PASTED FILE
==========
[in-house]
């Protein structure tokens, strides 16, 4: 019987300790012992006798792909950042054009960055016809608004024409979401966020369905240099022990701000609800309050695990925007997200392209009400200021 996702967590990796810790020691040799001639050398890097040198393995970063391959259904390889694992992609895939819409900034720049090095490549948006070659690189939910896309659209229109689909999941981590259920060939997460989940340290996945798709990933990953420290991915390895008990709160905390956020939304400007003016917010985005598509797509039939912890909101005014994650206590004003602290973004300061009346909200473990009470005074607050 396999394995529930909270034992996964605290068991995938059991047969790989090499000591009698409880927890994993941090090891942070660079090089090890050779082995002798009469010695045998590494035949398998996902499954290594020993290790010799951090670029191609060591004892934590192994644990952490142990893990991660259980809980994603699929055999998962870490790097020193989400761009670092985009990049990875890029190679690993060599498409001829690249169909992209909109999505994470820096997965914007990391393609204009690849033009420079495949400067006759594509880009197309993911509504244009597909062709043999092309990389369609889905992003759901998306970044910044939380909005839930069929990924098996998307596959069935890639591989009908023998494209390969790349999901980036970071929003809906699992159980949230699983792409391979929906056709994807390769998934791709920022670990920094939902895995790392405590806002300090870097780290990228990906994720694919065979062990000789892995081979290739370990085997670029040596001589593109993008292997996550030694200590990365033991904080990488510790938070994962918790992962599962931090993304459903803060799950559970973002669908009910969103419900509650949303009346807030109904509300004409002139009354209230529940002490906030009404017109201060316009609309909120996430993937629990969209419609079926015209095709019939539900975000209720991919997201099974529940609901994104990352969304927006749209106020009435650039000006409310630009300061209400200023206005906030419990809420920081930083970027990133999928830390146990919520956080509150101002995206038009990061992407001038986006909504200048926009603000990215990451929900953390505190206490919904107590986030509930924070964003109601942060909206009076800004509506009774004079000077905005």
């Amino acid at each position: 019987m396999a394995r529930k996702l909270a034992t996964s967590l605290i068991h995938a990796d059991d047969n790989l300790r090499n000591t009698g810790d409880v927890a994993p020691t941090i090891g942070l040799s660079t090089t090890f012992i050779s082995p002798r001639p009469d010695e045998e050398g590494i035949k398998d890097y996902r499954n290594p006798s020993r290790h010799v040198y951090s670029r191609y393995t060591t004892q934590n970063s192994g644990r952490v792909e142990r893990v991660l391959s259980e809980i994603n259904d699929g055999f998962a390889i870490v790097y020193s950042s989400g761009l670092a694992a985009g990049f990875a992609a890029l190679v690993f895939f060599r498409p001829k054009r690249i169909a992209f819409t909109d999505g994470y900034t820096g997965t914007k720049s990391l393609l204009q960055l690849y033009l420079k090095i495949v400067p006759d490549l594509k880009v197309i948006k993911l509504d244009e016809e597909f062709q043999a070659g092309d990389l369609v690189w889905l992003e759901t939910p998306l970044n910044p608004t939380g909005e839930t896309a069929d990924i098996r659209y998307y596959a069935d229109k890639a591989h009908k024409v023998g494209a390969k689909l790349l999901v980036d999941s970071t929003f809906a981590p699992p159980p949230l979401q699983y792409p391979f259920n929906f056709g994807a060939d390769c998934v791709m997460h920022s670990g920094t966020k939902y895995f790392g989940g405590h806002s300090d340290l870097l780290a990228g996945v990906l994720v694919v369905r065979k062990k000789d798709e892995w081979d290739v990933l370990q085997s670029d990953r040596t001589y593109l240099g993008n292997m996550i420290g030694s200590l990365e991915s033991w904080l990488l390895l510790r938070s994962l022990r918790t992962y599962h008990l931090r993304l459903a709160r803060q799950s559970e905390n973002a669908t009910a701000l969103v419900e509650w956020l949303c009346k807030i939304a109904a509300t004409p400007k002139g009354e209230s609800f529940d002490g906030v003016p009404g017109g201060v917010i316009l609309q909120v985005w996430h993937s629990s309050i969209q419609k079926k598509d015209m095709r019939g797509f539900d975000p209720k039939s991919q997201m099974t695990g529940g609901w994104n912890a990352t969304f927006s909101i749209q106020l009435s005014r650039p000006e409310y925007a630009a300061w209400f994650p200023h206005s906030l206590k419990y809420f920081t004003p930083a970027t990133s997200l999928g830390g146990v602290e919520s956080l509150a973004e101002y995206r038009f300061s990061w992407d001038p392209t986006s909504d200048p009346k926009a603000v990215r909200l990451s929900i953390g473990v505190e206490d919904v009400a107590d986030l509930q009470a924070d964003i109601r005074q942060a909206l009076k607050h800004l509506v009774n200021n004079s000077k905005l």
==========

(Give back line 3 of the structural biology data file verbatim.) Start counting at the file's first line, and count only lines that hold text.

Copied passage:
């Amino acid at each position: 019987m396999a394995r529930k996702l909270a034992t996964s967590l605290i068991h995938a990796d059991d047969n790989l300790r090499n000591t009698g810790d409880v927890a994993p020691t941090i090891g942070l040799s660079t090089t090890f012992i050779s082995p002798r001639p009469d010695e045998e050398g590494i035949k398998d890097y996902r499954n290594p006798s020993r290790h010799v040198y951090s670029r191609y393995t060591t004892q934590n970063s192994g644990r952490v792909e142990r893990v991660l391959s259980e809980i994603n259904d699929g055999f998962a390889i870490v790097y020193s950042s989400g761009l670092a694992a985009g990049f990875a992609a890029l190679v690993f895939f060599r498409p001829k054009r690249i169909a992209f819409t909109d999505g994470y900034t820096g997965t914007k720049s990391l393609l204009q960055l690849y033009l420079k090095i495949v400067p006759d490549l594509k880009v197309i948006k993911l509504d244009e016809e597909f062709q043999a070659g092309d990389l369609v690189w889905l992003e759901t939910p998306l970044n910044p608004t939380g909005e839930t896309a069929d990924i098996r659209y998307y596959a069935d229109k890639a591989h009908k024409v023998g494209a390969k689909l790349l999901v980036d999941s970071t929003f809906a981590p699992p159980p949230l979401q699983y792409p391979f259920n929906f056709g994807a060939d390769c998934v791709m997460h920022s670990g920094t966020k939902y895995f790392g989940g405590h806002s300090d340290l870097l780290a990228g996945v990906l994720v694919v369905r065979k062990k000789d798709e892995w081979d290739v990933l370990q085997s670029d990953r040596t001589y593109l240099g993008n292997m996550i420290g030694s200590l990365e991915s033991w904080l990488l390895l510790r938070s994962l022990r918790t992962y599962h008990l931090r993304l459903a709160r803060q799950s559970e905390n973002a669908t009910a701000l969103v419900e509650w956020l949303c009346k807030i939304a109904a509300t004409p400007k002139g009354e209230s609800f529940d002490g906030v003016p009404g017109g201060v917010i316009l609309q909120v985005w996430h993937s629990s309050i969209q419609k079926k598509d015209m095709r019939g797509f539900d975000p209720k039939s991919q997201m099974t695990g529940g609901w994104n912890a990352t969304f927006s909101i749209q106020l009435s005014r650039p000006e409310y925007a630009a300061w209400f994650p200023h206005s906030l206590k419990y809420f920081t004003p930083a970027t990133s997200l999928g830390g146990v602290e919520s956080l509150a973004e101002y995206r038009f300061s990061w992407d001038p392209t986006s909504d200048p009346k926009a603000v990215r909200l990451s929900i953390g473990v505190e206490d919904v009400a107590d986030l509930q009470a924070d964003i109601r005074q942060a909206l009076k607050h800004l509506v009774n200021n004079s000077k905005l």